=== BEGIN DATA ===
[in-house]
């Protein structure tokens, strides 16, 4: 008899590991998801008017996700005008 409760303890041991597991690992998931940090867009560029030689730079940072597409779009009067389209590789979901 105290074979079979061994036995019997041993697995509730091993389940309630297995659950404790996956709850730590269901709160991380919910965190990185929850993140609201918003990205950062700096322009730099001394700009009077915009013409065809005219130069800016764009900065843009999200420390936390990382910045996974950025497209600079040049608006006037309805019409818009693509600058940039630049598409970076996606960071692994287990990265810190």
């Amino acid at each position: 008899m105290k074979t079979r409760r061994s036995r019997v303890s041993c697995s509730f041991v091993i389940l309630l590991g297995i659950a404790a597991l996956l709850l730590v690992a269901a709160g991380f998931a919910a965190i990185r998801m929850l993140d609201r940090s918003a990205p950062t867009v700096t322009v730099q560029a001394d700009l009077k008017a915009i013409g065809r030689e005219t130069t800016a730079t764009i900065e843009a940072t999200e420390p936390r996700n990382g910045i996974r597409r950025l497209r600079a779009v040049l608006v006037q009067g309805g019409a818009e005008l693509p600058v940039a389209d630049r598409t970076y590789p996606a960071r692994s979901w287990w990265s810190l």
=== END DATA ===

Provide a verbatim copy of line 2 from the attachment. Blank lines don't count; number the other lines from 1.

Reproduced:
């Protein structure tokens, strides 16, 4: 008899590991998801008017996700005008 409760303890041991597991690992998931940090867009560029030689730079940072597409779009009067389209590789979901 105290074979079979061994036995019997041993697995509730091993389940309630297995659950404790996956709850730590269901709160991380919910965190990185929850993140609201918003990205950062700096322009730099001394700009009077915009013409065809005219130069800016764009900065843009999200420390936390990382910045996974950025497209600079040049608006006037309805019409818009693509600058940039630049598409970076996606960071692994287990990265810190």